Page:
Genome sequencing is one of the most important fields in science and many research were done in this field especially in human genome. Genome is biological heredity information in building and maintaining living organisms. Genome is encoded in deoxyribonucleic acid (DNA) which in discrete units known as gene (Brooker, 2011). There are various types of DNA which is nuclear DNA, mitochondrial DNA (mtDNA) and chloroplast DNA. This essay will be focusing on DNA sequencing of nuclear DNA for human. Genome sequencing involve process known as DNA sequencing which process of reading nucleotide bases - adenine (A), guanine (G), cytosine (C) and thymine (T) in DNA (Bowman and Sanders, 2012). As genomics DNA uniquely described a species and an individual, DNA sequencing become an important method for scientist to do research on various applications such as evolutionary studies, finding and targeting genes, cloning and many more.
2.0 First-generation Sequencing
DNA sequencing technologies was first developed by Frederick Sanger, Walter Gilbert and Allan Maxam in 1970s which known as first-generation sequencing (Bowman and Sanders, 2012). First-generation sequencing involves two methods which are the chain-termination method developed by Sanger and the chemical sequencing method developed by Gilbert and Maxam. These technologies consist of three basic stages; preparations of sample, physical sequencing and genetic assemble (Schadt et al., 2010). Sample preparation involved cloning using polymerase chain reaction (PCR) to get template fragment, the template than purified and cut into fragments with different sizes and generated form same starting point. The process continue with physical sequencing stage using chain-termination method where the fragments are terminated using energy transfer and labeled with one of the four fluorescent dye terminator and DNA polymerase. All of the fragments will undergo capillary electrophoresis and fluorescence detection which produce the DNA sequence. Each of the four dyes corresponds accordingly to four different bases. However, this process produces low throughput with high cost and time.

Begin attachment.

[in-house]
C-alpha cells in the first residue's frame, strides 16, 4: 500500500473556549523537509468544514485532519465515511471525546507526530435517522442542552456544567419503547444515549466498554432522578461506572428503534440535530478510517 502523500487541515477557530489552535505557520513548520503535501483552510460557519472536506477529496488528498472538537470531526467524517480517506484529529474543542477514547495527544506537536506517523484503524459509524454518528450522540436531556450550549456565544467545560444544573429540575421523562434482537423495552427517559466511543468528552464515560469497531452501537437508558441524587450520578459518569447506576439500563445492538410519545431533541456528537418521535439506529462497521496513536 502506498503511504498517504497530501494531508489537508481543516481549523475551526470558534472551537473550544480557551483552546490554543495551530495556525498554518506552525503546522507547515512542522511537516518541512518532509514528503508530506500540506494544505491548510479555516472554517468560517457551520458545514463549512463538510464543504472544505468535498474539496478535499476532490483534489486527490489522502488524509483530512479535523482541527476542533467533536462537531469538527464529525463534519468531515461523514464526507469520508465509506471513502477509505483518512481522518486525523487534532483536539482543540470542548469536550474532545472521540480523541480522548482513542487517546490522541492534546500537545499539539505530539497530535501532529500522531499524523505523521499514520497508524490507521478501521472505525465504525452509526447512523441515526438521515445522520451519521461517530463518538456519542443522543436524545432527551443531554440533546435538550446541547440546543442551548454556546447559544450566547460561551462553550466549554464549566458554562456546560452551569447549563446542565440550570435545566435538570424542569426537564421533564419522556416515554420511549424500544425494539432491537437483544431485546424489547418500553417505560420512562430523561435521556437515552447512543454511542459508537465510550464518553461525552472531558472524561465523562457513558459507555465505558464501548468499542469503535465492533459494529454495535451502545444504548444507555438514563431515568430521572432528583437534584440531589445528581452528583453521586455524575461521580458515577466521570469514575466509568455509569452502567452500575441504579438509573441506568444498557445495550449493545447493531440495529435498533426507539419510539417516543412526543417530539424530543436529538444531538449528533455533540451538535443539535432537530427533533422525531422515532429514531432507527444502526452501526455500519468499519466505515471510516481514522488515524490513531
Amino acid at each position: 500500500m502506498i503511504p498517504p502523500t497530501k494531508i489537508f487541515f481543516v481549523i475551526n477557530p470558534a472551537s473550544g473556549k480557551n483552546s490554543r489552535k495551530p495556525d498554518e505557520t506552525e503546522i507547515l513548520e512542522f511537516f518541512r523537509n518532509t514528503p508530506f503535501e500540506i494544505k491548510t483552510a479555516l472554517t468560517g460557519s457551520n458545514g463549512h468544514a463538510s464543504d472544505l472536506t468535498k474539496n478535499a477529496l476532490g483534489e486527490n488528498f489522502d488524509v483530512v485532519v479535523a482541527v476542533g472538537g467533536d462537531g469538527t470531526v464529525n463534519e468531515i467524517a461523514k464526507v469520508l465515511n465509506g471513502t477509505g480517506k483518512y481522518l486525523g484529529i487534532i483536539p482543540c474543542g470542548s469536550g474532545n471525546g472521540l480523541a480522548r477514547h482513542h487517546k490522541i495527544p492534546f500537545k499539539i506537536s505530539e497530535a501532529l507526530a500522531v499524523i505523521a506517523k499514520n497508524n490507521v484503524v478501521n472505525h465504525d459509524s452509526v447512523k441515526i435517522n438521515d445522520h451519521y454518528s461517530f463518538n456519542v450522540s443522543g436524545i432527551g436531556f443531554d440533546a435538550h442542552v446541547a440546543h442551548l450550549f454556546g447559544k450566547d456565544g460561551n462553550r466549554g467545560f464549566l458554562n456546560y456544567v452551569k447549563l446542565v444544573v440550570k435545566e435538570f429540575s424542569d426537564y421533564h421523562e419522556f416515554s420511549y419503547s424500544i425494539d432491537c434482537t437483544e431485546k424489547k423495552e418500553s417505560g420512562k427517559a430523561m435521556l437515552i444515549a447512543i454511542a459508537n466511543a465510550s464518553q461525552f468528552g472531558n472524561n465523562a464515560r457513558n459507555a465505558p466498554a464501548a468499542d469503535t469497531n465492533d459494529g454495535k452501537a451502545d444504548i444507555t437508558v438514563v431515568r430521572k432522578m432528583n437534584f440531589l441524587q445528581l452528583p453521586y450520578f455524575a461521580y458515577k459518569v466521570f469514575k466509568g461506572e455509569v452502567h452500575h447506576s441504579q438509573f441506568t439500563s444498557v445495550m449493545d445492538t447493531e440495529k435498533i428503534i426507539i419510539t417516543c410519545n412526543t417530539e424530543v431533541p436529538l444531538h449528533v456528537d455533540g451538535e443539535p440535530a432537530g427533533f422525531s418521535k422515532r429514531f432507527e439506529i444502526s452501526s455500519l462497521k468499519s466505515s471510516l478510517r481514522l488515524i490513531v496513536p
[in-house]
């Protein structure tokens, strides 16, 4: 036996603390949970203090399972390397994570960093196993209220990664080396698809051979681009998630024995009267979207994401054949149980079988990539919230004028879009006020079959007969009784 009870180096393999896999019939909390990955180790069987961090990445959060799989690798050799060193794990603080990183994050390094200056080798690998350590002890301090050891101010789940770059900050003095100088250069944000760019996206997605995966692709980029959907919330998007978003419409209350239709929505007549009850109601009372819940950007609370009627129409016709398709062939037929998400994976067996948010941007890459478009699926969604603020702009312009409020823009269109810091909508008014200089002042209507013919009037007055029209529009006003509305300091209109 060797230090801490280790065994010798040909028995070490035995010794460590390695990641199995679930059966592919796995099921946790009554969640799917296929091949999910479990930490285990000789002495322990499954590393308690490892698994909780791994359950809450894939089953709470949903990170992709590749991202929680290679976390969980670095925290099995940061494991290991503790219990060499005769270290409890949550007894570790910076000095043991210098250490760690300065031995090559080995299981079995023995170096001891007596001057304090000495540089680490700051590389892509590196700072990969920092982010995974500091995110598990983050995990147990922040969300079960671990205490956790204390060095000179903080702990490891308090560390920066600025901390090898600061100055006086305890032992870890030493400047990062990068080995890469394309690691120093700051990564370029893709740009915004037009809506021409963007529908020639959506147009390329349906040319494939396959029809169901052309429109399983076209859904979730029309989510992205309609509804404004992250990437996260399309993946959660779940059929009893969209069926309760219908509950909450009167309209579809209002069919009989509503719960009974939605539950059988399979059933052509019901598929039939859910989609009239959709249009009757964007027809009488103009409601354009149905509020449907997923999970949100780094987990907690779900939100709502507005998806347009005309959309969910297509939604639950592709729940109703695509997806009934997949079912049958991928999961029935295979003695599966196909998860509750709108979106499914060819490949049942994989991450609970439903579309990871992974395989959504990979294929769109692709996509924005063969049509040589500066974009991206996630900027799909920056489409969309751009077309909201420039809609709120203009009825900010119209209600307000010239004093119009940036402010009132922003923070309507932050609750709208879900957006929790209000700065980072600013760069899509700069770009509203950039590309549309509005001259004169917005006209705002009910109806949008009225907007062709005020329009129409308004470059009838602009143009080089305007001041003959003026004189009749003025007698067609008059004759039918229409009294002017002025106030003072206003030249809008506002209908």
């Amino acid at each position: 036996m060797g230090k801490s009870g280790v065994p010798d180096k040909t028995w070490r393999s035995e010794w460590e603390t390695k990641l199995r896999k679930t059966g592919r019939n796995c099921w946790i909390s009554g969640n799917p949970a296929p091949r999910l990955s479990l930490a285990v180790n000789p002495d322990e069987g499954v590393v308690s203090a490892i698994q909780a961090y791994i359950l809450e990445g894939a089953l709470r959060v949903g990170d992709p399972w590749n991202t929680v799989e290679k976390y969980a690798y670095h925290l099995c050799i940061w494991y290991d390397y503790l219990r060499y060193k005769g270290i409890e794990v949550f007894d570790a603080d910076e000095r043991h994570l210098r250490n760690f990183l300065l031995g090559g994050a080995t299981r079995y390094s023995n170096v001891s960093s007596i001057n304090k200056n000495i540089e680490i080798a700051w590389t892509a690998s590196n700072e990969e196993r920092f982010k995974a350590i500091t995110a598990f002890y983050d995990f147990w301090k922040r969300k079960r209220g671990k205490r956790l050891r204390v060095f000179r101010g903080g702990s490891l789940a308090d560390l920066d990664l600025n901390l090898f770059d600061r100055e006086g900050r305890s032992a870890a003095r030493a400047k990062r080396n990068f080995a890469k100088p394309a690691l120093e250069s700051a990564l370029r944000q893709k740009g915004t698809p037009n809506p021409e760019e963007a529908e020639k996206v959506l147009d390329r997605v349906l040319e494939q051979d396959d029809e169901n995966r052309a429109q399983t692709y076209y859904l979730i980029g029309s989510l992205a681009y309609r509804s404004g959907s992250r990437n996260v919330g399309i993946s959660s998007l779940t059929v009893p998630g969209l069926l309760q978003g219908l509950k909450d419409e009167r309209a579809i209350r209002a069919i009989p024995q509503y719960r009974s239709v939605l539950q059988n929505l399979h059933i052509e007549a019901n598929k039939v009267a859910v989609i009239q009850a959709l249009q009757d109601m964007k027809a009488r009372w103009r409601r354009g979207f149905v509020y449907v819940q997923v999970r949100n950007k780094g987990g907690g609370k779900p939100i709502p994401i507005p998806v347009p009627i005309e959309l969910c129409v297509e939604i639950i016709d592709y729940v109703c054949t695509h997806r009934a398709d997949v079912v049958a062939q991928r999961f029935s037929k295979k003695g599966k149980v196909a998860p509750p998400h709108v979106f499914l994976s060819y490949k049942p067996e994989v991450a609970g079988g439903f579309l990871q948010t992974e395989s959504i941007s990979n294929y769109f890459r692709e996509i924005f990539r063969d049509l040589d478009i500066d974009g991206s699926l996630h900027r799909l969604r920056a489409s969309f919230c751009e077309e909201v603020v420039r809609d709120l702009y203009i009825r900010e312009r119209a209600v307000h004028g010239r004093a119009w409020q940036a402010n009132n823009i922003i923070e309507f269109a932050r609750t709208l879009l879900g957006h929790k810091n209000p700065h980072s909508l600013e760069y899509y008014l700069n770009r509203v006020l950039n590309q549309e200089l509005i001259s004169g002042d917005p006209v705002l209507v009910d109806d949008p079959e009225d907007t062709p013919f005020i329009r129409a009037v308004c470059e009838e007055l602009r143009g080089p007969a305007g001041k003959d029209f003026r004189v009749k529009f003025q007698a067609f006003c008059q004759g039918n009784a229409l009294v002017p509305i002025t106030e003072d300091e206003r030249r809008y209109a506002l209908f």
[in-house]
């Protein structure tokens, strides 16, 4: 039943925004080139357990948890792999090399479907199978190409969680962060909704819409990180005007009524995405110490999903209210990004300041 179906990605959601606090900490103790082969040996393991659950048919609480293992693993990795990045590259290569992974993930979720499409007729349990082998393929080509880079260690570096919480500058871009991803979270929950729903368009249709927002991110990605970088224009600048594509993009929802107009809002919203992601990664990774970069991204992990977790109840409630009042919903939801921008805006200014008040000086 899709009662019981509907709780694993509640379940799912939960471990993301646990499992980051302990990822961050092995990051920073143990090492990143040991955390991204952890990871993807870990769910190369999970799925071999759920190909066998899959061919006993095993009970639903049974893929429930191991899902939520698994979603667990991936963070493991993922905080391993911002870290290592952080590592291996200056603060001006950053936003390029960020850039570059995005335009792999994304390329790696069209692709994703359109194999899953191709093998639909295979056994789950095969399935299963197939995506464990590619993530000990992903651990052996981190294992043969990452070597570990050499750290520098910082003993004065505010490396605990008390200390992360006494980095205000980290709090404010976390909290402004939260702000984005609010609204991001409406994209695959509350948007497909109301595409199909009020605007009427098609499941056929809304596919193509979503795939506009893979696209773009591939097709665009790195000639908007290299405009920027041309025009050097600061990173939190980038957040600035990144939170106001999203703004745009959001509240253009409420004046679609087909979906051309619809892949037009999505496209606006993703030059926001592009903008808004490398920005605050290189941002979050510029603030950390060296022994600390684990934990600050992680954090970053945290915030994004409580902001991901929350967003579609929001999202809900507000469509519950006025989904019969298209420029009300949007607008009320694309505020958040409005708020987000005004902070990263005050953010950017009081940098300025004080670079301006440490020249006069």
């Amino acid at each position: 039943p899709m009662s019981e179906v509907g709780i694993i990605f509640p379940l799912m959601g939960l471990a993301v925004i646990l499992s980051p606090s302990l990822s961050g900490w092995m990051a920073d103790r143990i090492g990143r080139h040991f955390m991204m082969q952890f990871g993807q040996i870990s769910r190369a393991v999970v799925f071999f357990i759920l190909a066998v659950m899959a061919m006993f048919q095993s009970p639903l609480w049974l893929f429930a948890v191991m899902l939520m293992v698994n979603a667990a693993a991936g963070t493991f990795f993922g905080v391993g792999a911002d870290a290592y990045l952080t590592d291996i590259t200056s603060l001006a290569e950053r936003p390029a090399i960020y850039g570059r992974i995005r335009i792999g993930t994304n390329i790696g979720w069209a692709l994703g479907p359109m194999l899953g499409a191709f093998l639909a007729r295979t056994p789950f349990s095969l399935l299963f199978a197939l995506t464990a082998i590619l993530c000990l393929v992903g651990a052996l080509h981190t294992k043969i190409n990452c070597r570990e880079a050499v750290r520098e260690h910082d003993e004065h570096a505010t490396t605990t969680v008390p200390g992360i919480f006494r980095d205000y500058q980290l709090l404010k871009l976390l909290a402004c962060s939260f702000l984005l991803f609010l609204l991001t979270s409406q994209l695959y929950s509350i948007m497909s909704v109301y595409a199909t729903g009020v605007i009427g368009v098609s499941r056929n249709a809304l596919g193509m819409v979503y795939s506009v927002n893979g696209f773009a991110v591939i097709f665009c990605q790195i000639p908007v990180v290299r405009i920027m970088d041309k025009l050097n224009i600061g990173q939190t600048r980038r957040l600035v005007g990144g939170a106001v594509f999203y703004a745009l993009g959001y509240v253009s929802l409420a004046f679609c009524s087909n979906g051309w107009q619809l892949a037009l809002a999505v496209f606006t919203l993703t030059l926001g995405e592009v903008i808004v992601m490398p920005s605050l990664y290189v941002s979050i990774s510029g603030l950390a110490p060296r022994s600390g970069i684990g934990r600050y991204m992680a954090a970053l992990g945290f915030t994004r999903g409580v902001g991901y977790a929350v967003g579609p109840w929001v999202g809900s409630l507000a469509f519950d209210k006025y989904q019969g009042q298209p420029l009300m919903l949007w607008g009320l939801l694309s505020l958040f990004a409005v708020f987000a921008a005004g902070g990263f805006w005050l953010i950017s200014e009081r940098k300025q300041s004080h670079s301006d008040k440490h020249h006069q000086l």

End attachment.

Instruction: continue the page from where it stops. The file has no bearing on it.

3.0 Second-generation Sequencing
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Second-generation sequencing also known as next-generation sequencing (NGS) and these technologies are developed in 2000s. The first commercially technology was Roche 454 released in 2005. Second-generation sequencing also consist of three stages which are preparation of sample, sequencing and imaging, followed by genetic assemble and alignment (Metzker, 2010). Most of second-generation sequencing methods involve determination of DNA sequence by synthesizing complementary DNA from DNA template known as sequencing by synthesis (SBS). Preparation of sample or template usually did using two methods; single DNA templates and clonally amplified template from single DNA.
3.1 Roche 454 FLX System
Roche 454 FLX system was released in 2005 by 454 and in 2007, 454 was bought by Roche (Liu et al., 2012). In 2008, they released new technology 454 GS FLX Titanium system. This system use pyrosequencing technology which detect releasing of pyrophosphate during nucleotide incorporation. Template preparation in Roche 454 FLX system is done using clonally amplified template method which produces around 100 to 200 millions template. In this method, the DNA template is in cell free process and the adaptor that contain universal primer site will be ligated to the target ends which denatured the template into single strands DNA. Then, the DNA will be amplified using common PCR primers and will be connected to beads under rule of one DNA per beads (Metzker, 2010). The template will undergo emulsion PCR and the templates are put in the PicoTiterPlate (PTP) well. Each of the bases in the templates strand will correspond to the one of the dNTP and produce different colour of fluorescent light. This step was assisted by addition of luciferase, sulferylase and luciferin (Liu et al., 2012). The light generated will be detected by CCD camera under the slide and produce the DNA sequence. This technology can read approximately 230-400 bases. The advantage of this method is high throughput among the second-generation sequencing and fast run time. The limitations are high reagent cost, expensive machine and high error in homopolymer repeats. However, the cost is still relevant and affordable.
3.2 Ilumina/Solexa GA/HiSeq 2000 system